Note: for a summary of all different potential Electoral Systems in BC, please use this link.
Out of all proposed electoral systems, Single Transferable Vote (STV) has attained the most influence or fame in recent times, largely due to the two failed referendums in 2005 and 2009 to change the system. Under STV, BC would be grouped into multi-member districts, with each voter ranking the candidates in the district in order of preference. The candidates which reached a certain amount of support would win a seat in the riding, and have his/her votes redistributed to other candidates.
Our model used the results of the 2013 provincial election to find out what the electoral landscape would have looked like in if the election had been conducted under STV. The model used the proposed boundaries provided by Elections BC.
In contrast to Alternative Vote, and the existing First-Past-the-Post system, STV retains rough proportionality between the major parties. However, minor parties are still underrepresented, most likely due to district sizes being too small for most to reach the threshold. However, it is important to note that the model take into account the fragmentation of parties that might have happened under a STV system.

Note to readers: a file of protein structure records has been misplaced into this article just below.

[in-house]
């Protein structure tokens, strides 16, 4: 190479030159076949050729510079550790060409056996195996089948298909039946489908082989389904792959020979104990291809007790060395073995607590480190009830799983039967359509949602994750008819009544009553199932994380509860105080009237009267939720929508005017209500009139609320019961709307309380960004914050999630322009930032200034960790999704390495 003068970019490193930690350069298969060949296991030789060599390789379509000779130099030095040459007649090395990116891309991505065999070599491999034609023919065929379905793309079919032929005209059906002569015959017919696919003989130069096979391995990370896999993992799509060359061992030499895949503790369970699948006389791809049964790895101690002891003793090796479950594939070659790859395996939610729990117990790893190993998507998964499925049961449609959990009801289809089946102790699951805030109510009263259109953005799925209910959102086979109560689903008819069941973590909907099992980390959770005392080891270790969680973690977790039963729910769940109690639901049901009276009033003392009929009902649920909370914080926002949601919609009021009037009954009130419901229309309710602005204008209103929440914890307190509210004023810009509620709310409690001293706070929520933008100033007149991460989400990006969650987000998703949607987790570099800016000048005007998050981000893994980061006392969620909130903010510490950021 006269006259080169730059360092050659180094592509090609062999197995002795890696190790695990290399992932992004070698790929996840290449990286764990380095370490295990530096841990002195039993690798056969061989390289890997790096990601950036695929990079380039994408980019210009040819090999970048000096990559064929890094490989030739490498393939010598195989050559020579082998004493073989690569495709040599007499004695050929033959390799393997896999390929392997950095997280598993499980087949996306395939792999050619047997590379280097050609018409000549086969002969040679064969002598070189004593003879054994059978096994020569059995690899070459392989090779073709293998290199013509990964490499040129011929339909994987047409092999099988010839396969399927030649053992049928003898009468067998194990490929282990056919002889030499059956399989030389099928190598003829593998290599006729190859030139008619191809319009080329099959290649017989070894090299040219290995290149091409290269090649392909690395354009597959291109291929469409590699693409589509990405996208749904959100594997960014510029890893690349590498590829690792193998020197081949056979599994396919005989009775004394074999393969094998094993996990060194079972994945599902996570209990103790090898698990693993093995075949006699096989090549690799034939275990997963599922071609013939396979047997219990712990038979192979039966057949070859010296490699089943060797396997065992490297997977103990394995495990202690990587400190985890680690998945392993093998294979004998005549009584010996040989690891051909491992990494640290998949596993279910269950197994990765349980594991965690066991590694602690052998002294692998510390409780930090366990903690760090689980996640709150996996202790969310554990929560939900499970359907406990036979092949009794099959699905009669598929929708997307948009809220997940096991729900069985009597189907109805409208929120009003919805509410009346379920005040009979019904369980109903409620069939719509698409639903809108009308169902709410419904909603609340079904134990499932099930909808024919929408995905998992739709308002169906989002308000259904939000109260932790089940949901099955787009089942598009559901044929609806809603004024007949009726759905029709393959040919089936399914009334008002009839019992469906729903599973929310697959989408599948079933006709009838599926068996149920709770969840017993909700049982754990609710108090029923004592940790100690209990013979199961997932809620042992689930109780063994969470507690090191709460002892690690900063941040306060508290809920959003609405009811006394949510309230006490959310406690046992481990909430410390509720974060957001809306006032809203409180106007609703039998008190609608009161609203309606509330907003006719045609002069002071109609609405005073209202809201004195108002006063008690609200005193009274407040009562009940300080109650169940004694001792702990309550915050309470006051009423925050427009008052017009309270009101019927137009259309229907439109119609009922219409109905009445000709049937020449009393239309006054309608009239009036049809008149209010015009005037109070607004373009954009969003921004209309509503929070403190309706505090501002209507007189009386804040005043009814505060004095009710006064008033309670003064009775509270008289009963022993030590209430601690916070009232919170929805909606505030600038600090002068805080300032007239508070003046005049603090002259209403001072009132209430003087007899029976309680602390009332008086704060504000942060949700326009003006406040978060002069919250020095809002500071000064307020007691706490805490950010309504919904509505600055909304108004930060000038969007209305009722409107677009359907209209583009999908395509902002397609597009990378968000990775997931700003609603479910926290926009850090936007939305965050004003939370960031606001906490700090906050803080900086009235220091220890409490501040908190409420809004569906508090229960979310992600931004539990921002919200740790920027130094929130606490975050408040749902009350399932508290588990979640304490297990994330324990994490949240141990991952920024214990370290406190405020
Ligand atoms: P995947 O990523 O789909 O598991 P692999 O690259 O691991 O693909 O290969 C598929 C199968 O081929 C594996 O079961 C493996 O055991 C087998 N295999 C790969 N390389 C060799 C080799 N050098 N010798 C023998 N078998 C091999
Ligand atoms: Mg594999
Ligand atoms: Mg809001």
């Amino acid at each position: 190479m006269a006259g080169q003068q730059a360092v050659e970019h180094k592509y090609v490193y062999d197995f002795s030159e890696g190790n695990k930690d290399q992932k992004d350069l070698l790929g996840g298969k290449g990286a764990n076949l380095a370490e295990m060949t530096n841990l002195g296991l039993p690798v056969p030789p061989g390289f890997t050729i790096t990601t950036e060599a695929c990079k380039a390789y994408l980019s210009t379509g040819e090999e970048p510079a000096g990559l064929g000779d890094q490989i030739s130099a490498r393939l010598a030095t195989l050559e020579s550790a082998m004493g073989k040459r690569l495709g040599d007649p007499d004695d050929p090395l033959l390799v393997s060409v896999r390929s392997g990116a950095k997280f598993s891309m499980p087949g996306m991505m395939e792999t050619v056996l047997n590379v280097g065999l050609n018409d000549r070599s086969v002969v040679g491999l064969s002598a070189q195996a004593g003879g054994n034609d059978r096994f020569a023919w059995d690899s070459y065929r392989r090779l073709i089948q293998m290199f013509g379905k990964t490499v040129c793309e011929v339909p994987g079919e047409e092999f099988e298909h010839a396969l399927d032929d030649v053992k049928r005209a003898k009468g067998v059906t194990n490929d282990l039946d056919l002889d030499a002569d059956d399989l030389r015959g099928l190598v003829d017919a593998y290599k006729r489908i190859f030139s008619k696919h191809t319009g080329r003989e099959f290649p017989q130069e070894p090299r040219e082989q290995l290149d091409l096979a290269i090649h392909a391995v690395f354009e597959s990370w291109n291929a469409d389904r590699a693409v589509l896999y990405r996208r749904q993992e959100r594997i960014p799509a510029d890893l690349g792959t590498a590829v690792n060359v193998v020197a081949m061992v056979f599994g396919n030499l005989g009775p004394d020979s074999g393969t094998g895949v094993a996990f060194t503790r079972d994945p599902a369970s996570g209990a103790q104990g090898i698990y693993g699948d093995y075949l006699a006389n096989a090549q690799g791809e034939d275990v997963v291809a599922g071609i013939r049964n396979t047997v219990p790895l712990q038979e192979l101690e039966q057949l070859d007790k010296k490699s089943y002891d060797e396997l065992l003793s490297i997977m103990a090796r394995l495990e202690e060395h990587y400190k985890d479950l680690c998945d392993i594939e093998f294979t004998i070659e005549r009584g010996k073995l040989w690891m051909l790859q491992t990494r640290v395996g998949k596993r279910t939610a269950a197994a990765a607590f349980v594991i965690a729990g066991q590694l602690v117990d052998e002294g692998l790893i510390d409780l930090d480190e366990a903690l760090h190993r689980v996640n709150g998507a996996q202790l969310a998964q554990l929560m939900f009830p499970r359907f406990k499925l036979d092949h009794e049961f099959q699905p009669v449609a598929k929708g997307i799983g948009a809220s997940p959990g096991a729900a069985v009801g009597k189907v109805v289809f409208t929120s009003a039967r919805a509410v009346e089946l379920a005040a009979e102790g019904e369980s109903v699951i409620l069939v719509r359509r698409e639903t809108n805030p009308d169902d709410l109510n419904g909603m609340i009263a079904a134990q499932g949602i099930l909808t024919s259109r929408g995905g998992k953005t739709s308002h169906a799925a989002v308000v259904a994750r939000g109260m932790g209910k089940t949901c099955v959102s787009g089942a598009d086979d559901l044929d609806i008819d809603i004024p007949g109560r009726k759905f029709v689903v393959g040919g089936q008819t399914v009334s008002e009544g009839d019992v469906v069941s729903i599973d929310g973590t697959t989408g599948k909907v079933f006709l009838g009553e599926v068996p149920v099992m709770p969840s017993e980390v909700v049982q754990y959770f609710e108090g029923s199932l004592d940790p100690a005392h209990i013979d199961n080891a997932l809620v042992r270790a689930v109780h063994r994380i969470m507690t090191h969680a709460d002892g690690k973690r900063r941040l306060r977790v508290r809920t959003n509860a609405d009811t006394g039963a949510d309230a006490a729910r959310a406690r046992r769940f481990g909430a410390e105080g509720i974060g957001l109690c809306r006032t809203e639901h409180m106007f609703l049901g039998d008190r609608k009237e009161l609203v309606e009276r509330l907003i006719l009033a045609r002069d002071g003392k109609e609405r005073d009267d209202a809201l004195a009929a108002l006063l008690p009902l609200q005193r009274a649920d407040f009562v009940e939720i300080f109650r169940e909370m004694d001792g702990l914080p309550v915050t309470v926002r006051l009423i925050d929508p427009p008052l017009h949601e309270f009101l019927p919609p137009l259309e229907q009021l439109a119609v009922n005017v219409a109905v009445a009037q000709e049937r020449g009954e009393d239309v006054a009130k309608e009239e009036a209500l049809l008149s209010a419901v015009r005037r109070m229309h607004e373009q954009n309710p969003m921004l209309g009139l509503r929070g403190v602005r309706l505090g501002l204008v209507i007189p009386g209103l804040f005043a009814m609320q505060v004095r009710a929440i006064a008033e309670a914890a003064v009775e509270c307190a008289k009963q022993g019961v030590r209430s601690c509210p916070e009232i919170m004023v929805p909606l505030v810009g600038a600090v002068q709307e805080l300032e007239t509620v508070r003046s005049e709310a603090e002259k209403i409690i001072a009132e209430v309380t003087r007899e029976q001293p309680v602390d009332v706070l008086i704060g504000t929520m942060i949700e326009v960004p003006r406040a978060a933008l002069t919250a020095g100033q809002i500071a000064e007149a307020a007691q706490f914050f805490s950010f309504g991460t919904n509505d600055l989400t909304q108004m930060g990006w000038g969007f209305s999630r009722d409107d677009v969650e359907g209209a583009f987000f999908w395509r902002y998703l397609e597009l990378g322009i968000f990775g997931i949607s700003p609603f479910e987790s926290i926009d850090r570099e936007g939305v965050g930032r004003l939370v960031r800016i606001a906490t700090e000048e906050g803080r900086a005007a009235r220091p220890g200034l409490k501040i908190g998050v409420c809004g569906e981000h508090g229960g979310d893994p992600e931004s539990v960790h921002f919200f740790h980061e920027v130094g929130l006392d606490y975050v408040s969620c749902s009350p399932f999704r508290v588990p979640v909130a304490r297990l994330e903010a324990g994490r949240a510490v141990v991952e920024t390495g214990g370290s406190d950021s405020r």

Analyzing the proportionality of STV:
|Party||Popular Vote||Seats||Seat %||Deviation|
For comparisons to other electoral systems, see here.
Of all Conservative voters, we estimated that 70% would have the Liberals as their second choice, and 30% would prefer an independent as their second choice. For Liberal voters, we anticipated that 70% would prefer the Conservatives next, and 30% would prefer the NDP. For NDP voters, we anticipated that 30% would prefer the Liberals, and 70% the Green party. For Green voters, 70% of the second-place votes went to the NDP, and 30% to an independent candidate. Out of the independent candidates, we anticipated that 60% would have Greens as their second choice, and 40% would have Conservatives.